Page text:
It’s a great feeling as a soldier – to get preapproved in a crazy real estate market. After finding the right place and settling on a price, closing on your home can seem daunting. Sometimes, it feels like a sprint to the finish line, and the events can often become very confusing and frustrating –  even for those with home-buying experience. However, it is essential that you know how to work with the lenders and understand the financial documentation to ensure there are no problems with your bottom line at close.

American Land and Title Association (ALTA)

American Land and Title Association (ALTA) is an association of title companies. ALTA helps protect home buyers, sellers and other real estate professionals with their comprehensive guidelines and forms. Generally, you will receive an ALTA Settlement Statement at the close, providing the bottom-line financials at the closing through organizing the property selling process.

ALTA Settlement Statements may appear confusing at first, but do not worry, they are much simpler than they appear. The ALTA Settlement Statement provides a thorough breakdown of what charges apply and to which party. This helps both the buyer and the seller better understand how the final costs have been reached and why each of you owes the specific fees.

The trick is you may never see an ALTA Settlement Statement until the close. Instead, you may see documents from your lender like a Closing Disclosure or Uniform Residential Loan Application or a Cash to Close document.

Know Your Rights

According to the United States government and the Consumer Financial Protection Bureau, the lender is required to give you the Closing Disclosure at least three business days before you close on the mortgage loan. But what if you get the Closing Disclosure one or two days in advance of the close? The three-day window allows you time to compare your final terms and costs to those estimated in the Loan Estimate, previously received from the lender. The three days also gives you time to ask your lender any questions before you go to the closing table.

However, there are multiple problems with this procedure. First, your lender may tell you that the Closing Disclosure shows the amount of money needed for close, but they will often give a caveat saying the numbers may shift slightly based upon a half dozen different line items. This can be very frustrating because you are trying to make sure you understand the bottom line and have the appropriate loan value or personal funds available for the close. In some cases, you may be asked to provide additional cash at the close in advance and be told that a check will be cut back to you for any overage.

The second challenge is the variation in formatting of the different statements. This variation makes it difficult to do a line item match up. Some lines combined on ALTA Settlement Statement are not combined on the Closing Disclosure and vice versa.

Finally, you may arrive at the close and the Closing Disclosure numbers do not match the ALTA Settlement Statement. There will be enormous pressure to close at the appropriate date and time as you have a schedule to keep. You may have already arranged for household goods delivery or commercial delivery of new furniture and appliances based on your closure date. Your plans to return to work have been set. Therefore, you have an expectation of closing at the appropriate date and time.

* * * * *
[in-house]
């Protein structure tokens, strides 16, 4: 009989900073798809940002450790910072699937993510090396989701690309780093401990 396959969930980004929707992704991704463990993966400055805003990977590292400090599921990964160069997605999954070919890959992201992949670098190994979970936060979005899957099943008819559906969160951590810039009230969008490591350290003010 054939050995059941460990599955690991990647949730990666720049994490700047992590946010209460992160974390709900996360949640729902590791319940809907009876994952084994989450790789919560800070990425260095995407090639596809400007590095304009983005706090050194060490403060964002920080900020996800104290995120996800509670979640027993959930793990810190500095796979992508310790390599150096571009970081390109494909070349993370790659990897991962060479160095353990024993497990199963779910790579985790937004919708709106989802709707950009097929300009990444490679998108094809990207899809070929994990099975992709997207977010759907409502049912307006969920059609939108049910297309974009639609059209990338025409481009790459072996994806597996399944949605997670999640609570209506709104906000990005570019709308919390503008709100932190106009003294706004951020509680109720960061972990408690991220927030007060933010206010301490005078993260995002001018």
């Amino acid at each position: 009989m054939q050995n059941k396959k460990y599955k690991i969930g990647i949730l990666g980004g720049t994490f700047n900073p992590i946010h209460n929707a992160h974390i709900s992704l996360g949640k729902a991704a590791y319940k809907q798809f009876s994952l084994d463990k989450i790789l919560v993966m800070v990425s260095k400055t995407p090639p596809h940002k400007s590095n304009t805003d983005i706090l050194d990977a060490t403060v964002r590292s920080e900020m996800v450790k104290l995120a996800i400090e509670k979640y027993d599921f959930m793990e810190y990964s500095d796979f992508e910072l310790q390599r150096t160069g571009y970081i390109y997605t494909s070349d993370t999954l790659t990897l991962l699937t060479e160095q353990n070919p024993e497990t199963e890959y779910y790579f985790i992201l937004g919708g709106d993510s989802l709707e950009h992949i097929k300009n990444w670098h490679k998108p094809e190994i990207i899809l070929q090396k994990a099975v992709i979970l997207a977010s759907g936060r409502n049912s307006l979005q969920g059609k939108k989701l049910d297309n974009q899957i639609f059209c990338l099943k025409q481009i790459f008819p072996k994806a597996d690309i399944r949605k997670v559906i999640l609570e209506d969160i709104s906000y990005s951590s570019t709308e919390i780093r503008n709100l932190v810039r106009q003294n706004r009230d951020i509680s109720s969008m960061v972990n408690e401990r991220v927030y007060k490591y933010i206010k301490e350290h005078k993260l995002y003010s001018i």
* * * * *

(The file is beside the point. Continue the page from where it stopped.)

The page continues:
Need a Good Professional

If you have a great lender and title company, they will explain in detail why the numbers have shifted. However, should these folks be anything less than professional, you may be left to your own knowledge to determine the monetary differences between the Closure Disclosure and the final ALTA Settlement Statement. Slow down and breath.

So how do you gain this knowledge in advance of your close? Your mortgage originator will have to discuss every single line item in the Closure Disclosure. If they try to go too fast or they do not want to take the time to demonstrate to you how the financials will work at close, then you should request to talk to another mortgage originator at that lending office. Find someone that will explain everything to you on the financials prior to close, to include a sample ALTA. This is their business and they perform this work every day. It is not your line of work, and they often forget you are a first-time home buyer. Slowing down and understanding every line from these documents will give you the proper baseline to be able to go to close and discern the final lending documents.

While at the close, any discrepancy between the Closure Disclosure and the ALTA should be thoroughly understood and resolved before you sign these final documents. The lender, the title company, and the seller all know that you are under tremendous pressure to close. Go fully armed and know your numbers before you get to the table. You will have the confidence for a great closing!




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Jay Hicks is an author, instructor and consultant. With a special kinship for military personnel, Jay provides guidance on successful civilian career transition and has co-authored “The Transitioning Military Series”. He is the co-founder of Gr8Transitions4U, where advocating the value of hiring military personnel is the key focus. More about Jay and his passion can be found at